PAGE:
Trekking in Tibet—the Tibet Everest Base Camp Trek

Tibet-Everest-Base-Camp

Mount Everest Base Camp, Tibet. Image: Göran Höglund

If you are planning to go on a Tibet Everest Base Camp trek when traveling to Tibet, there are a couple of formalities you have to go through, such as getting a PSB travel permit and a park-entry permit for Qomolangma Nature Preserve that costs around Y400 per vehicle and Y180 per passenger. These are formalities which your travel agency can arrange easily. Kathmandu has many reputed tour agencies that are expert at Tibet trekking and, as said before, if Everest Base Camp Tibet is your goal, a tour and travel agency like Royal Mountain Travel Nepal (RMT Nepal), for instance, can arrange everything in a jiffy. RMT Nepal’s 17-day itinerary for this purpose will incorporate visits to many fantastic places along with a four-day trek through the Qomolangma Nature Reserve to Rhongphu Monastery and Tibet Everest Base Camp. It’s a good deal, is what can be said.

Before starting of, you also have to be aware of a few risks and be prepared for the same. Since you will be going up to pretty high places to reach the Mount Everest Base Camp, there is the possibility of suffering from acute mountain sickness. So, take time to acclimatize yourself before proceeding onwards on the journey. Additionally, weather conditions at such high altitudes can be unpredictable, so wear very warm clothes and carry a rain gear as well. Having said all that, let’s start our journey to the Tibet Everest Base Camp.

Potala Palace

Potala Palace, Lhasa. Image: Dennis Jarvis

You start off from either Kathmandu in Nepal or Chengdu in China. If the former is the case, you’ll be flying to Lhasa (3658 m), of course, after a stimulating tour of Kathmandu and its wonderful sights, which should take a day or two. The flight to the airport in Gongkar takes about an hour only, and from there, you drive for about one and a half hours along the Yarlung Tsang-po and the Kyi Chu valley to reach exotic Lhasa. Relax here for some days to allow your body to get used to the high altitude; after all, you are now at the roof of the world, aren’t you? Anyway, there’s just too much to see and discover in this ancient city dominated by the towering Potala Palace that rises majestically on a hill called Mar-po, 130 m above the valley below, and then for a further 170 heavenwards.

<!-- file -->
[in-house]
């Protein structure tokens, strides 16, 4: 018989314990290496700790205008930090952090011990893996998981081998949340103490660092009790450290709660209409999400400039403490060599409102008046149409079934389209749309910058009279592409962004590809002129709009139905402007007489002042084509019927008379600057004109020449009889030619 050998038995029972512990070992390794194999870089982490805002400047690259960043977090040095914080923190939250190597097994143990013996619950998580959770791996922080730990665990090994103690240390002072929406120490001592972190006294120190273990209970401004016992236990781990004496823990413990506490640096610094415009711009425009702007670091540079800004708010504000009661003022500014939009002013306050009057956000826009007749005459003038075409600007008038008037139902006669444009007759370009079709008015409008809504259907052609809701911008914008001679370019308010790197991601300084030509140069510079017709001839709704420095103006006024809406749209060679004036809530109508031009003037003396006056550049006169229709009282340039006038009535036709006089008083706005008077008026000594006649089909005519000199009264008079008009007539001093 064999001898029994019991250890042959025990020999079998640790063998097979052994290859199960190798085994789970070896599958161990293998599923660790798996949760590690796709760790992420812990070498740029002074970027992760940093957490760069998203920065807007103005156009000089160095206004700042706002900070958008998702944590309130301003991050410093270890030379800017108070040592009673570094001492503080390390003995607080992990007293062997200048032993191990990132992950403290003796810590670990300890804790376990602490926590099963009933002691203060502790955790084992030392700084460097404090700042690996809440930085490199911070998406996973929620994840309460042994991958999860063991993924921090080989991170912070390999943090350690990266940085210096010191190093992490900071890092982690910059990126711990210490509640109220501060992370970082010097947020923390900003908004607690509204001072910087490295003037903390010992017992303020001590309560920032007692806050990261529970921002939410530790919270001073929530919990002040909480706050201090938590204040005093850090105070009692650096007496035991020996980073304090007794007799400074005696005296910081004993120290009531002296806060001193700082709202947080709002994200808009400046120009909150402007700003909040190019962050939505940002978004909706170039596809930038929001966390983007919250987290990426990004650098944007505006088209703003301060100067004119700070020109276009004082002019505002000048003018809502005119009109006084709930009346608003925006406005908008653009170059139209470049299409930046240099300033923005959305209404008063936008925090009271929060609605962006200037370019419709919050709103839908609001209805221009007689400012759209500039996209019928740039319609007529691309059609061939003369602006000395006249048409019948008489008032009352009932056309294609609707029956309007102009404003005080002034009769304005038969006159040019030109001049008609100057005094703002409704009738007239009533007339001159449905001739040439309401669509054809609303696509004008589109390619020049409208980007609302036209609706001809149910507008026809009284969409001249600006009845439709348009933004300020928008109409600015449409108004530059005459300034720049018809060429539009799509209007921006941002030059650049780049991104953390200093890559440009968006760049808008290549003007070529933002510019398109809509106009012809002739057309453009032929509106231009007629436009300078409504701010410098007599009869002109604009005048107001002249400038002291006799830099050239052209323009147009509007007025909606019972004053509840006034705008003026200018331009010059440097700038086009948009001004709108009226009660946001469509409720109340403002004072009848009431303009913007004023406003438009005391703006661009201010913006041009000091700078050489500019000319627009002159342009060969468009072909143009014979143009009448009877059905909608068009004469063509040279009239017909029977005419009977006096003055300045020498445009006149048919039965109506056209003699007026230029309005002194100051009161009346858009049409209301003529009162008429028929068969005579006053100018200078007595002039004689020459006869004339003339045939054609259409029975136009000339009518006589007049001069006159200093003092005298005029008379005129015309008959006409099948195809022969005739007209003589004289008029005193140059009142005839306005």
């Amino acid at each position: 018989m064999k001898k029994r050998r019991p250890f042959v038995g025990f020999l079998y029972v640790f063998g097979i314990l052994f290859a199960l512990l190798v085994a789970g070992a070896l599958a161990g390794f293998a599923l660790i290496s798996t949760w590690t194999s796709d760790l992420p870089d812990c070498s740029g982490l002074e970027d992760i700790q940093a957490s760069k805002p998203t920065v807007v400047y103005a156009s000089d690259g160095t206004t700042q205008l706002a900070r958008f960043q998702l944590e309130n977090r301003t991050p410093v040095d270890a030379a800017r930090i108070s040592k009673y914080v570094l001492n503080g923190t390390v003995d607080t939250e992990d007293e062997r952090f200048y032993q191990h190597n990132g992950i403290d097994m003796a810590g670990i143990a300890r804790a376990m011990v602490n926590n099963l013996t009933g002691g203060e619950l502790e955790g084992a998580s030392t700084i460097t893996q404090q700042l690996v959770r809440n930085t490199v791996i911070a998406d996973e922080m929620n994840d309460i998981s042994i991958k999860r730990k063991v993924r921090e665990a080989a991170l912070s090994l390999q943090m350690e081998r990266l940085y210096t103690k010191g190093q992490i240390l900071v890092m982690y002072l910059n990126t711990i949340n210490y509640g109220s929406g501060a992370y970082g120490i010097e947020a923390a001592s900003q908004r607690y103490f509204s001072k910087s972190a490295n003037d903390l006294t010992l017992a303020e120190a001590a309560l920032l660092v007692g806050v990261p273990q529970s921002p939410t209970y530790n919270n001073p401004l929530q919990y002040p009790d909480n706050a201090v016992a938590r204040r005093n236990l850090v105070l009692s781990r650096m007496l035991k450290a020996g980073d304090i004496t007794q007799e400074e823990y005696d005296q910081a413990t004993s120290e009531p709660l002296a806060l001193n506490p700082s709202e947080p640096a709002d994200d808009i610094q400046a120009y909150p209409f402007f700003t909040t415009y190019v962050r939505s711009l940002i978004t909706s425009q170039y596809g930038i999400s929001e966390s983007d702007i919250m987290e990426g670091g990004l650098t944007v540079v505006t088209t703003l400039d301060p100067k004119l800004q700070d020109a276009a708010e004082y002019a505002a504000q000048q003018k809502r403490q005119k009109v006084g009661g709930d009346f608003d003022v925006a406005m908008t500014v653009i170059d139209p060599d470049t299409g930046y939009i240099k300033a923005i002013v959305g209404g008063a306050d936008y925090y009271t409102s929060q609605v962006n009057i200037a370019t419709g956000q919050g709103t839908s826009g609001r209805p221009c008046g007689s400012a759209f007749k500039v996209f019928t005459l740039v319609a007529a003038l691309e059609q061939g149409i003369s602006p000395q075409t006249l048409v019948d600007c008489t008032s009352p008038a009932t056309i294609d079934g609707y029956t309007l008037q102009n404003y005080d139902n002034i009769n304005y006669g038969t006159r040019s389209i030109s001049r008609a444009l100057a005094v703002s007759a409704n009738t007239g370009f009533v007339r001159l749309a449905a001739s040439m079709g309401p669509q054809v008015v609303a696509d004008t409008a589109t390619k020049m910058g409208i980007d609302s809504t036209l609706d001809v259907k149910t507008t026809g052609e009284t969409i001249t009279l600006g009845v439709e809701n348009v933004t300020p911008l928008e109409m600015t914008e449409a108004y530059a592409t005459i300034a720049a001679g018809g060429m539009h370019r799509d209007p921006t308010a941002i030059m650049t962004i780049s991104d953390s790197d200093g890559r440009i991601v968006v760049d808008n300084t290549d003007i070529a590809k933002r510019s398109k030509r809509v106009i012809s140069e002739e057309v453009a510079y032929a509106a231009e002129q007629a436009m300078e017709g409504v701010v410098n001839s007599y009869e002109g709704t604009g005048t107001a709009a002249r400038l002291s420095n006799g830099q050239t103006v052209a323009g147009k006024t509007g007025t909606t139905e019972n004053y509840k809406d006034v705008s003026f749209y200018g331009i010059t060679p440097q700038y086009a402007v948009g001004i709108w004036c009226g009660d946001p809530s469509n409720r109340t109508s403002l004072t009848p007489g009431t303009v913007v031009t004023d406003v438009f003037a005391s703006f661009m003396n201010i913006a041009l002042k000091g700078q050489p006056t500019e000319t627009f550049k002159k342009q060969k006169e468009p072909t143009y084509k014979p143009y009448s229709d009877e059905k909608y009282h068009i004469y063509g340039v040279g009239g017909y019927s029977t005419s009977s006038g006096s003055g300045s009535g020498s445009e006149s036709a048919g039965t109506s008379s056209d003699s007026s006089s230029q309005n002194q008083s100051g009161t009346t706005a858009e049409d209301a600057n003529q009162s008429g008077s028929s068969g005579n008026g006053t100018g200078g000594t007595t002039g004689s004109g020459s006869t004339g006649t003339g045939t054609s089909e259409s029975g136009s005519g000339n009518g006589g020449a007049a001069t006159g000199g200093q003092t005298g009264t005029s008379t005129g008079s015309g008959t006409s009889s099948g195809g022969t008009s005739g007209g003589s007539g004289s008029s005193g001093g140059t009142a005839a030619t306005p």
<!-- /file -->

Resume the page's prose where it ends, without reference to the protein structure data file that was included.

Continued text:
You’ll no doubt also be eager to see the 7th Century Jokhang Temple situated in the middle of the old Lhasa area. It houses the icon of Jowo Sakyamuni, the most revered image of the Buddha in the entire Tibet Autonomous Region. In the mornings, especially, you’ll find the temple premises full of devout pilgrims mumbling prayers in rhythm to the turning of their prayer wheels, and with thousands of butter lamps twinkling all around. Along with these terrific tourist attractions, any visitor cannot resist ambling around the famed Barkhor Circuit, a quadrangle of streets around the Jokhang Temple, and crowded with shops of all kinds selling a diverse plethora of goods.

Gyantse

View from Gyantse fort.

After a day or two of such exciting activities, and now that you are somewhat used to the high altitude, you start off for Gyantse (3950 m), an old town of some trading significance once upon a time. It’s a drive of some eight hours but you’ll enjoy the long drive as you’ll be passing through spectacular scenery along the banks of the Yamdro-tso lake and across the Khanba-la and Kora-la passes. There’s a monastery here, Pelker Choede, and a dzong (fort) overlooking the town. Spend a night at Gyantse and take in the historical sights.